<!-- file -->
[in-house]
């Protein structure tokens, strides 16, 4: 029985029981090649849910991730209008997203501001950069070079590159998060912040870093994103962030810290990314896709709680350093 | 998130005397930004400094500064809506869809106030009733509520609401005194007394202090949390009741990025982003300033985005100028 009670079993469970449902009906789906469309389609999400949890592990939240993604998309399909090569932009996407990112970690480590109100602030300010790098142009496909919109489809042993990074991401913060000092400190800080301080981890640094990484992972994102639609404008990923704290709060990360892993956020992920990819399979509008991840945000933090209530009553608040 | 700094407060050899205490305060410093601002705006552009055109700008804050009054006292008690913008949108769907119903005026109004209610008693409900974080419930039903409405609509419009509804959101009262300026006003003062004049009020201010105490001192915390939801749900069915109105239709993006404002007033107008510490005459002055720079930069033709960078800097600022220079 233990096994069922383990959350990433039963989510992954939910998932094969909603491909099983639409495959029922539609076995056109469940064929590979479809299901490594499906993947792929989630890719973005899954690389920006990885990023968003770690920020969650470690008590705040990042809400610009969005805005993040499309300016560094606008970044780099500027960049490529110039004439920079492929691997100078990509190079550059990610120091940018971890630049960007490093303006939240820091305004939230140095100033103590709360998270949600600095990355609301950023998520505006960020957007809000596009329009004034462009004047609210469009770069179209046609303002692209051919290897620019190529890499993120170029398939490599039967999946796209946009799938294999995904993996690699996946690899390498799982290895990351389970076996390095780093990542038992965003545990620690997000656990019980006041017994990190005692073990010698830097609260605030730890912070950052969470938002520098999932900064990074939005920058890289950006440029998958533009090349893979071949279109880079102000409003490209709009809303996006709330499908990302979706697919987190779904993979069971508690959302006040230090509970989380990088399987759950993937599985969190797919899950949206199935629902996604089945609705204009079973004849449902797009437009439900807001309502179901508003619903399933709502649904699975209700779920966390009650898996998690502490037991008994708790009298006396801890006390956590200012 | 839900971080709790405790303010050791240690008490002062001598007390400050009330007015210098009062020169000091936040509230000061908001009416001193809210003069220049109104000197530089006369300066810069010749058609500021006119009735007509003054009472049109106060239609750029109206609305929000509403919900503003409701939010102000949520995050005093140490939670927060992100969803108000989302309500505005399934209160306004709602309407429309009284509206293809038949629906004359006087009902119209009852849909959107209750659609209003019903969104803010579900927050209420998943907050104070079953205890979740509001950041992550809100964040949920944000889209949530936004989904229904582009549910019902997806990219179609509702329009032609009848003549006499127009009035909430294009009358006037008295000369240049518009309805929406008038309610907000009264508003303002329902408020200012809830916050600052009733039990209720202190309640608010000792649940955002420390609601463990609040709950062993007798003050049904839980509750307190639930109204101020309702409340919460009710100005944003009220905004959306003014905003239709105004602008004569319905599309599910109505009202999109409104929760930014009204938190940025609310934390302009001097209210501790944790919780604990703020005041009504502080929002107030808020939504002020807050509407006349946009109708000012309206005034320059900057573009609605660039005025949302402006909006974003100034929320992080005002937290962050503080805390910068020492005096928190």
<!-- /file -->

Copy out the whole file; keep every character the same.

[in-house]
């Protein structure tokens, strides 16, 4: 029985029981090649849910991730209008997203501001950069070079590159998060912040870093994103962030810290990314896709709680350093 | 998130005397930004400094500064809506869809106030009733509520609401005194007394202090949390009741990025982003300033985005100028 009670079993469970449902009906789906469309389609999400949890592990939240993604998309399909090569932009996407990112970690480590109100602030300010790098142009496909919109489809042993990074991401913060000092400190800080301080981890640094990484992972994102639609404008990923704290709060990360892993956020992920990819399979509008991840945000933090209530009553608040 | 700094407060050899205490305060410093601002705006552009055109700008804050009054006292008690913008949108769907119903005026109004209610008693409900974080419930039903409405609509419009509804959101009262300026006003003062004049009020201010105490001192915390939801749900069915109105239709993006404002007033107008510490005459002055720079930069033709960078800097600022220079 233990096994069922383990959350990433039963989510992954939910998932094969909603491909099983639409495959029922539609076995056109469940064929590979479809299901490594499906993947792929989630890719973005899954690389920006990885990023968003770690920020969650470690008590705040990042809400610009969005805005993040499309300016560094606008970044780099500027960049490529110039004439920079492929691997100078990509190079550059990610120091940018971890630049960007490093303006939240820091305004939230140095100033103590709360998270949600600095990355609301950023998520505006960020957007809000596009329009004034462009004047609210469009770069179209046609303002692209051919290897620019190529890499993120170029398939490599039967999946796209946009799938294999995904993996690699996946690899390498799982290895990351389970076996390095780093990542038992965003545990620690997000656990019980006041017994990190005692073990010698830097609260605030730890912070950052969470938002520098999932900064990074939005920058890289950006440029998958533009090349893979071949279109880079102000409003490209709009809303996006709330499908990302979706697919987190779904993979069971508690959302006040230090509970989380990088399987759950993937599985969190797919899950949206199935629902996604089945609705204009079973004849449902797009437009439900807001309502179901508003619903399933709502649904699975209700779920966390009650898996998690502490037991008994708790009298006396801890006390956590200012 | 839900971080709790405790303010050791240690008490002062001598007390400050009330007015210098009062020169000091936040509230000061908001009416001193809210003069220049109104000197530089006369300066810069010749058609500021006119009735007509003054009472049109106060239609750029109206609305929000509403919900503003409701939010102000949520995050005093140490939670927060992100969803108000989302309500505005399934209160306004709602309407429309009284509206293809038949629906004359006087009902119209009852849909959107209750659609209003019903969104803010579900927050209420998943907050104070079953205890979740509001950041992550809100964040949920944000889209949530936004989904229904582009549910019902997806990219179609509702329009032609009848003549006499127009009035909430294009009358006037008295000369240049518009309805929406008038309610907000009264508003303002329902408020200012809830916050600052009733039990209720202190309640608010000792649940955002420390609601463990609040709950062993007798003050049904839980509750307190639930109204101020309702409340919460009710100005944003009220905004959306003014905003239709105004602008004569319905599309599910109505009202999109409104929760930014009204938190940025609310934390302009001097209210501790944790919780604990703020005041009504502080929002107030808020939504002020807050509407006349946009109708000012309206005034320059900057573009609605660039005025949302402006909006974003100034929320992080005002937290962050503080805390910068020492005096928190």